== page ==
75. There are three independent radio stations, in addition to those that are state owned, and their programmes are not interfered with in any way.
c. Trade unions
76. The trade union representatives we met made no secret of their critical attitude towards the economic policy carried out at that time by Mr Vagnorius' government. The majority of trade unions currently registered in Lithuania, representing 95% of unionised workers, are the successors to those that existed under the former regime, which accounts for the authorities' grave misgivings. Nevertheless, all those representatives we met stressed the independence of their organisations, which are merely guided by a concern to safeguard jobs and defend social rights. This independence does not, however, prevent them from having contacts with the various political groups represented in parliament. In this way, they were able to make their opinions heard when articles of the constitution relating to workers' rights were being drafted.
77. The trade unions have come out in favour of tripartite negotiations with the government and management in order to reach agreements on employment. The weakness of employers' organisations in certain sectors has proved an obstacle to such agreements. Moreover, according to the majority trade unions, the Vagnorius government was trying to bypass them by negotiating with the minority unions that are nevertheless closer to the position of the government. The trade unions have also complained that the government refused to sign International Labour Organisation (ILO) conventions.
78. The main bone of contention between the government and the trade unions, however, concerned the distribution of property belonging to the previous trade unions. Under the former regime, trade unions owned numerous sports centres, convalescent homes, holiday villages and camps, hotels, etc. At the time of our visit, the government considered that these facilities were built with public money and therefore transferred them to the relevant ministries or municipal councils in the areas in which they were located. The trade unions have voiced their disagreement with these measures and indicated their intention to appeal against them in the courts.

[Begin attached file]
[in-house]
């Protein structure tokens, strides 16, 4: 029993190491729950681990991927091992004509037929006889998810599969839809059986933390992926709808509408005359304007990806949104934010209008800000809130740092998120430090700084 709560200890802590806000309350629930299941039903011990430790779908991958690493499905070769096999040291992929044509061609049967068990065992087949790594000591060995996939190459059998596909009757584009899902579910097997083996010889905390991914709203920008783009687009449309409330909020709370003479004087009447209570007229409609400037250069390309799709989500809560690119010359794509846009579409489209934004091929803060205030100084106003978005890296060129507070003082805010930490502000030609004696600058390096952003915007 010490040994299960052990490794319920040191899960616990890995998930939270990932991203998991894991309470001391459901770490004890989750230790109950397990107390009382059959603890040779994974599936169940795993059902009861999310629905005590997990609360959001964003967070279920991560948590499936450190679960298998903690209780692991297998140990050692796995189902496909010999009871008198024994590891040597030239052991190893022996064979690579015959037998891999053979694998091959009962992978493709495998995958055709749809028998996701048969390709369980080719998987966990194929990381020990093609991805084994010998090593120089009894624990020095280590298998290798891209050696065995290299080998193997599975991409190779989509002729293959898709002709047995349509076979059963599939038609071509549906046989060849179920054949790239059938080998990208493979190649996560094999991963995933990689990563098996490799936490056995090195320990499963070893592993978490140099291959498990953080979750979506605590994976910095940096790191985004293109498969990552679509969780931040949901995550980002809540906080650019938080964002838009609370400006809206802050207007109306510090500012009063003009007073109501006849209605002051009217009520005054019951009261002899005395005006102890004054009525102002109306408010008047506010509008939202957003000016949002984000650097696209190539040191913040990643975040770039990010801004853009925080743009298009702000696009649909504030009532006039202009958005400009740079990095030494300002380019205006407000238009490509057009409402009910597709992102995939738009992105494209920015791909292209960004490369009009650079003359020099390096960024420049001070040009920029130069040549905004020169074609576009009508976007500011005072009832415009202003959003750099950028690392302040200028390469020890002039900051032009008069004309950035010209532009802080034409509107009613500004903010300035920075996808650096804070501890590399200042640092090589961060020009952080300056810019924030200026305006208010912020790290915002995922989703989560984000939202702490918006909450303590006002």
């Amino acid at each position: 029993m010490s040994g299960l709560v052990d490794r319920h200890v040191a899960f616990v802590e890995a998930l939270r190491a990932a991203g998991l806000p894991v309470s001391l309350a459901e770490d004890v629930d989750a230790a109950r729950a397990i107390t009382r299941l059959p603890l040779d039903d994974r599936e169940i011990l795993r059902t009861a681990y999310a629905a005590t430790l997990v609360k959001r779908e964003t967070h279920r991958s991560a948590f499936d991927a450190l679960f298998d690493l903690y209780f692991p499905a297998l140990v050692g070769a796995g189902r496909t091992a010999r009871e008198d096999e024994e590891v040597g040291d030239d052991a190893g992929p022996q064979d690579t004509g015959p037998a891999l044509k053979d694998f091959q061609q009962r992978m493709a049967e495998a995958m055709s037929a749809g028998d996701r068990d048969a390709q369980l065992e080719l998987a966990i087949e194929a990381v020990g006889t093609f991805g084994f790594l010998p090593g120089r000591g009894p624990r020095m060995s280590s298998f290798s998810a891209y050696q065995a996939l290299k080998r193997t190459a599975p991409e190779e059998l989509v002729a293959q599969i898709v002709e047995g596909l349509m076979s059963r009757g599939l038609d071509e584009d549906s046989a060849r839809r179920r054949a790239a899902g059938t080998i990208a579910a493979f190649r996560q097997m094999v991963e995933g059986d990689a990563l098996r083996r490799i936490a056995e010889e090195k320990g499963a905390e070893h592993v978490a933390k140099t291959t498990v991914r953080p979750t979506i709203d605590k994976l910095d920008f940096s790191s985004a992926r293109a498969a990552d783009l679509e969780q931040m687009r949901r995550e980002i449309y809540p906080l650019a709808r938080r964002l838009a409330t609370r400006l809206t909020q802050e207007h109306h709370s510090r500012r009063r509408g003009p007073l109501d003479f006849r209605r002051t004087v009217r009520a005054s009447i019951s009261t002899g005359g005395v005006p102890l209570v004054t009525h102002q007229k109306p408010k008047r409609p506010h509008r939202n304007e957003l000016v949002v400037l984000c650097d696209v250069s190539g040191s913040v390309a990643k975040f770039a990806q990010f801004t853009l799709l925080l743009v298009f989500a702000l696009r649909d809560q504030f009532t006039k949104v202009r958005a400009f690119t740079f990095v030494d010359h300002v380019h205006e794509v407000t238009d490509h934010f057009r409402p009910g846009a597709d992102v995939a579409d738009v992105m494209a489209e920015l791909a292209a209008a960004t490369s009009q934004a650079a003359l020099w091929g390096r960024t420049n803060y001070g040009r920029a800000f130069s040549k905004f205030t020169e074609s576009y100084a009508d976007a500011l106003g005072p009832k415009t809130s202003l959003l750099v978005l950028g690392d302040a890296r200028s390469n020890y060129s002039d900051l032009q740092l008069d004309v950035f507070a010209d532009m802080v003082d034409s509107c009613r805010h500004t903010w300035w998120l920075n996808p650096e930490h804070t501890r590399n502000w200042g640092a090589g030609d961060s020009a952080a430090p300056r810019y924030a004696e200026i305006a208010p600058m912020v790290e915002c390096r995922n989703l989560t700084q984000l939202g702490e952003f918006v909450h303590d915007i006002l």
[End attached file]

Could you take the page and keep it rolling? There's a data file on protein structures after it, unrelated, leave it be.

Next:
79. We should like to stress at the outset that the people we met, whatever their differences, were unanimously in favour of Lithuania joining the Council of Europe. They were all convinced that although Lithuanian democracy leaves room for improvement, it can more easily be consolidated from within our Organisation.
80. The new constitution clearly accepts the principles of the rule of law and of the enjoyment by all persons within the state's jurisdiction of human rights and fundamental freedoms. Article 3 of our Statute stipulates that such acceptance is one of the basic conditions for membership of the Council of Europe.
81. The rapporteurs were assured that the Lithuanian authorities gave serious attention to the problem of minority rights. They noted the concerns of some national minorities, particularly the Polish one, and were encouraged by undertakings that the full rights of regional self-government will soon be restored to the councils still placed under central control.
82. Lithuania is in the final stage of its transition towards a completely democratic system of government. We should like to pay tribute to the vital legislative work carried out by the former Supreme Council, which was completed with its own dissolution after the elections of 25 October and 15 November 1992.
83. Lithuania deserves the full support of the Council of Europe's member states in order to overcome the obstacles that stand between it and the consolidation of democracy. Of these, the presence of troops belonging to the former Soviet army is regarded as the main difficulty. The Assembly hopes that the agreement between the Russian and Lithuanian authorities in order to bring about the withdrawal of these troops will continue to be respected.
84. Nevertheless, this issue must not make us lose sight of the seriousness of Lithuania's economic crisis. It is to be hoped that Lithuania's membership of the Council of Europe will facilitate co-operation in the economic sphere with other international organisations in order to help the country to overcome its present difficulties. Europe should do its utmost to ensure that the crisis does not become a destabilising factor for Lithuania's youthful democracy.
85. In the light of the foregoing, the rapporteurs conclude that Lithuania appears to satisfy the basic conditions for membership of the Council of Europe. Therefore they recommend that the Assembly adopt a favourable opinion on Lithuania's application.
Programme of the rapporteurs' visit to Lithuania
(24-26 June 1992)
Wednesday 24 June 1991
3.00 p.m. Meeting with the President of the Supreme Council, Mr Vytautas Landsbergis
4.00 p.m. Meeting with the editors in chief of the main newspapers and from television and radio
6.00 p.m. Meeting with leaders of trade unions
8.00 p.m. Dinner hosted by the Minister for Foreign Affairs, Mr Algirdas Saudargas
Thursday 25 June 1992
9.30 a.m. Meetings with the Prime Minister, Mr Gediminas Vagnorius, and Mr Aleksandras Abisala, Minister without Portfolio
10.30 a.m. Meeting with Chairman of Legal Committee and Chairman of Committee for Drafting the Constitution and with committee members
1.00 p.m. Luncheon hosted by the Praesidium of the Supreme Council